Many believe if there is one thing to strive for in life, it’s to not have any regrets when it’s time to go. Lowell Mohler truly believes he has achieved just that.
“If I could go back, I wouldn’t change anything,” Mohler said. “I’m very proud of what I accomplished in agriculture, as well as with my family. I’ve had a good life and I’m very lucky.”
Mohler credits most of his accomplishments and who he is today to a key role model in his life. Harold Henry was his adviser during his years at the University of Missouri, and helped Mohler navigate through the different atmosphere of Columbia.
“He took a farm kid from northwest Missouri and made him into a great student,” Mohler said.
It was his northwest Missouri roots that made him most passionate about agriculture. He helped raise livestock and row crops, and attended country school. That is where he met his wife of 57 years, JoAnn, before realizing he had bigger dreams than Oregon, Missouri could offer him.
Armed with his agriculture background and an education from the University of Missouri, Mohler worked toward his dream of becoming a voice for agriculture. He used his meat degree to work at the National Livestock and Meat Board in Chicago. In 1970, he joined the staff at Missouri Farm Bureau. This position, which proved to be his longest and most influential job, lasted 26 years. Expanding the organization from 43,000 members to over 85,000 and initiating the political action program are what brought him the most satisfaction.
Mohler’s passion for agriculture turned him into a leader and others soon followed. Deputy Director of the Missouri Department of Agriculture, Loyd Wilson, said he has known Mohler for over 34 years . He first connected with Mohler through his fraternity at the University of Missouri.
“It was always easy to see that Lowell dedicated his whole life to agriculture, and that he truly understands it,” Wilson said.
While Mohler has received many awards and recognitions, he said he has had, “many lucky breaks,” and is humble about the life he has lived. He is seen as a role model to many, and a friend to most.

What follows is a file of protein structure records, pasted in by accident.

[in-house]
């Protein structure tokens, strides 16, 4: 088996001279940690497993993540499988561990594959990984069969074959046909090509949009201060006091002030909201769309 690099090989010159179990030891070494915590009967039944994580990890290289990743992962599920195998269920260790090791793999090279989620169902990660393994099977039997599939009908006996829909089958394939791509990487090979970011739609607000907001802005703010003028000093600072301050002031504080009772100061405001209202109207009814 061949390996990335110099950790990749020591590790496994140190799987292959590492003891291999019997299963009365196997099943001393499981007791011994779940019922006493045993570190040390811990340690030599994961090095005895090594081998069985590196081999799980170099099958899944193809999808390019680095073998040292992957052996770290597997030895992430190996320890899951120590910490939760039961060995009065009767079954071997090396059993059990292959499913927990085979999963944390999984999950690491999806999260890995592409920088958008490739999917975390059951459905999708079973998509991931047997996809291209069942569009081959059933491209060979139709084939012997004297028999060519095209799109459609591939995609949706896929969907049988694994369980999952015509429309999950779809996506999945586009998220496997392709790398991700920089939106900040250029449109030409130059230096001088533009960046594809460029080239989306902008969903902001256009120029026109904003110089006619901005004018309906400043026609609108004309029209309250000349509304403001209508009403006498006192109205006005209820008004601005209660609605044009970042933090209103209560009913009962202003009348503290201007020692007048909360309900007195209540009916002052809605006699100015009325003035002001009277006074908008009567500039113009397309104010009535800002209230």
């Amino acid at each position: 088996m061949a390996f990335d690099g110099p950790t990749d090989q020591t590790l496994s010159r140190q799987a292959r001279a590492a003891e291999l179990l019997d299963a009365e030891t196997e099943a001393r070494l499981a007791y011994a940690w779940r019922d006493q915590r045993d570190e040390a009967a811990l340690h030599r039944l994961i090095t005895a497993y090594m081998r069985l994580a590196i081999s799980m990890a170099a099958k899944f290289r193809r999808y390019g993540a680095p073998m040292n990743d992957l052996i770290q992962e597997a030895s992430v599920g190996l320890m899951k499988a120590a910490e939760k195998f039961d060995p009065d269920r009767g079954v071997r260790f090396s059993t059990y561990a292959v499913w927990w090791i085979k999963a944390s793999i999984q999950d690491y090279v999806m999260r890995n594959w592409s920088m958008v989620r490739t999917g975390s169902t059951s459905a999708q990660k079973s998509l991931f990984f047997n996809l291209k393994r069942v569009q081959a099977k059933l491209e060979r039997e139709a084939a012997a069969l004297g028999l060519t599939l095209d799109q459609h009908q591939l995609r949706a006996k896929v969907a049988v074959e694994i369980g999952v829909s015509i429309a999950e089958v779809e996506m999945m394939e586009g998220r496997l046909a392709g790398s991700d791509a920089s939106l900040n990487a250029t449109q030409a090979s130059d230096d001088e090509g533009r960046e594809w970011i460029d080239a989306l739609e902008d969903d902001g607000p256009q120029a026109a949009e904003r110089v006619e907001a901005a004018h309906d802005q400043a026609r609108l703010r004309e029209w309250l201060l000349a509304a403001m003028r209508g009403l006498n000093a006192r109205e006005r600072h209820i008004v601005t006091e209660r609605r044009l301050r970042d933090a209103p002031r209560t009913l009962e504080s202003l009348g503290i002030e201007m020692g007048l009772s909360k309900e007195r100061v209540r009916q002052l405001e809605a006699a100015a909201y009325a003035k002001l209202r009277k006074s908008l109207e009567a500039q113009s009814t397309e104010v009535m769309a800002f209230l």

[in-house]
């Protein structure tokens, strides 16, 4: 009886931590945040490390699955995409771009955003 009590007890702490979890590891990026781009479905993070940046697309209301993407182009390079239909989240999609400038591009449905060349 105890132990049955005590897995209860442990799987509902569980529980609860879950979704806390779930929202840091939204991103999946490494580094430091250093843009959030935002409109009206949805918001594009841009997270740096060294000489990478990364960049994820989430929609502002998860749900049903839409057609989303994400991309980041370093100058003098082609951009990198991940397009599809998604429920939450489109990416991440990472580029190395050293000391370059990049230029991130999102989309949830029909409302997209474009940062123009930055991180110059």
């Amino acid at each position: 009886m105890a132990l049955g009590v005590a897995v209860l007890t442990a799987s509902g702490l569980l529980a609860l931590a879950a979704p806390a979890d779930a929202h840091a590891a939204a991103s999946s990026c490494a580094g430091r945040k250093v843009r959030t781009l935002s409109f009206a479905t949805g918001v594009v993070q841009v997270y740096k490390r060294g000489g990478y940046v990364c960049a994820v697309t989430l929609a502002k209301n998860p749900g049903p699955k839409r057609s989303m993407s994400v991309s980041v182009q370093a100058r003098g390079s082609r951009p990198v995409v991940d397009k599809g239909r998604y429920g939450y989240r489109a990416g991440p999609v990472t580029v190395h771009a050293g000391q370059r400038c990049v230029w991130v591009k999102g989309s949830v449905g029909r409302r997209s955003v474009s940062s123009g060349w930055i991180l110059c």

Sherry Jones, fellow Missouri State Fair commissioner from Dawn, Missouri, said that she is grateful to know and work with Mohler.
“Lowell recognizes the abilities in people and tries to help them realize them and will help them succeed with those skills,” Jones said. “He is willing to help you with anything and has always had a passion for agriculture.”
To keep busy these days, Mohler still helps where he is most passionate: educating people about agriculture. He has been appointed to the Missouri State Fair commission, and when he isn’t busy with meetings, or the fair, he likes to spend time on their 200-acre farm. Mohler and JoAnn have a commercial sweet corn and asparagus operation and enjoy traveling to visit their kids and grandkids.
Of all his accomplishments, Mohler is most proud to have raised three children who all graduated from the University of Missouri, and have succeeded in their careers and personal lives. Following closely behind is his second greatest accomplishment — the opportunities he has had to make an impact in the agriculture industry. He said he feels privileged to have known so many great people in his life, a “life well lived.”